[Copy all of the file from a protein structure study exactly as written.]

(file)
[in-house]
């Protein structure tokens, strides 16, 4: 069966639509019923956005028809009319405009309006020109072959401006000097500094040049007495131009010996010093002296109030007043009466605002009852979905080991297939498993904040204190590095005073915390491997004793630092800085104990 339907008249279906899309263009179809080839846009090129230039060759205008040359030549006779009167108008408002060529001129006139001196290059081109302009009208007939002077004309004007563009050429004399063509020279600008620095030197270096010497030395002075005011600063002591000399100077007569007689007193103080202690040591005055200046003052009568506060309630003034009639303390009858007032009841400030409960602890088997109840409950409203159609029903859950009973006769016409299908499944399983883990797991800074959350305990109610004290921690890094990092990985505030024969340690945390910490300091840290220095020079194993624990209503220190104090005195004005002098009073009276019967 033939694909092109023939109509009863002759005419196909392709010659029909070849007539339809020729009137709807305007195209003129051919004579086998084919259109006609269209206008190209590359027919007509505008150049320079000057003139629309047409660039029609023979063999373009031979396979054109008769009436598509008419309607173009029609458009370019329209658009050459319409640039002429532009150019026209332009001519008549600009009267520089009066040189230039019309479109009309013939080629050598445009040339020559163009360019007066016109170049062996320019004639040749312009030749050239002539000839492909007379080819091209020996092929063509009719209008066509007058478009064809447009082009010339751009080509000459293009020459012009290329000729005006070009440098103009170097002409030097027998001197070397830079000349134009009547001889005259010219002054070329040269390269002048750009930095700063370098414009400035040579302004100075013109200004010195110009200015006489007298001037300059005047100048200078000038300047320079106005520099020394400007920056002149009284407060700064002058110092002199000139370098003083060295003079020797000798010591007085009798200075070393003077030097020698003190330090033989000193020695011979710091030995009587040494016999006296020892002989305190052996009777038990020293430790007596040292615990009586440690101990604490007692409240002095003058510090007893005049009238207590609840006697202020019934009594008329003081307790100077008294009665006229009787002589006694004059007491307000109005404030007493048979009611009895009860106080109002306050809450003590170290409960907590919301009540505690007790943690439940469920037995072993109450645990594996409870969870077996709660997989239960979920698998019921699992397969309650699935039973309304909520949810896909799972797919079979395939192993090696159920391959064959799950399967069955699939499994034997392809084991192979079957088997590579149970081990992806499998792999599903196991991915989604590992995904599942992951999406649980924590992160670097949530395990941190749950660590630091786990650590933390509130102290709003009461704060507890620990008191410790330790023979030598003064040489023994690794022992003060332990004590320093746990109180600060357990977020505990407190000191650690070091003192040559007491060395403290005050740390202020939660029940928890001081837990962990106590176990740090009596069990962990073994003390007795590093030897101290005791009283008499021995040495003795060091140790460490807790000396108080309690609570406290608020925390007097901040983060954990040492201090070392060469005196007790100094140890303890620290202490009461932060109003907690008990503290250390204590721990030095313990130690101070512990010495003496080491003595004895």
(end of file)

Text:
[in-house]
């Protein structure tokens, strides 16, 4: 069966639509019923956005028809009319405009309006020109072959401006000097500094040049007495131009010996010093002296109030007043009466605002009852979905080991297939498993904040204190590095005073915390491997004793630092800085104990 339907008249279906899309263009179809080839846009090129230039060759205008040359030549006779009167108008408002060529001129006139001196290059081109302009009208007939002077004309004007563009050429004399063509020279600008620095030197270096010497030395002075005011600063002591000399100077007569007689007193103080202690040591005055200046003052009568506060309630003034009639303390009858007032009841400030409960602890088997109840409950409203159609029903859950009973006769016409299908499944399983883990797991800074959350305990109610004290921690890094990092990985505030024969340690945390910490300091840290220095020079194993624990209503220190104090005195004005002098009073009276019967 033939694909092109023939109509009863002759005419196909392709010659029909070849007539339809020729009137709807305007195209003129051919004579086998084919259109006609269209206008190209590359027919007509505008150049320079000057003139629309047409660039029609023979063999373009031979396979054109008769009436598509008419309607173009029609458009370019329209658009050459319409640039002429532009150019026209332009001519008549600009009267520089009066040189230039019309479109009309013939080629050598445009040339020559163009360019007066016109170049062996320019004639040749312009030749050239002539000839492909007379080819091209020996092929063509009719209008066509007058478009064809447009082009010339751009080509000459293009020459012009290329000729005006070009440098103009170097002409030097027998001197070397830079000349134009009547001889005259010219002054070329040269390269002048750009930095700063370098414009400035040579302004100075013109200004010195110009200015006489007298001037300059005047100048200078000038300047320079106005520099020394400007920056002149009284407060700064002058110092002199000139370098003083060295003079020797000798010591007085009798200075070393003077030097020698003190330090033989000193020695011979710091030995009587040494016999006296020892002989305190052996009777038990020293430790007596040292615990009586440690101990604490007692409240002095003058510090007893005049009238207590609840006697202020019934009594008329003081307790100077008294009665006229009787002589006694004059007491307000109005404030007493048979009611009895009860106080109002306050809450003590170290409960907590919301009540505690007790943690439940469920037995072993109450645990594996409870969870077996709660997989239960979920698998019921699992397969309650699935039973309304909520949810896909799972797919079979395939192993090696159920391959064959799950399967069955699939499994034997392809084991192979079957088997590579149970081990992806499998792999599903196991991915989604590992995904599942992951999406649980924590992160670097949530395990941190749950660590630091786990650590933390509130102290709003009461704060507890620990008191410790330790023979030598003064040489023994690794022992003060332990004590320093746990109180600060357990977020505990407190000191650690070091003192040559007491060395403290005050740390202020939660029940928890001081837990962990106590176990740090009596069990962990073994003390007795590093030897101290005791009283008499021995040495003795060091140790460490807790000396108080309690609570406290608020925390007097901040983060954990040492201090070392060469005196007790100094140890303890620290202490009461932060109003907690008990503290250390204590721990030095313990130690101070512990010495003496080491003595004895």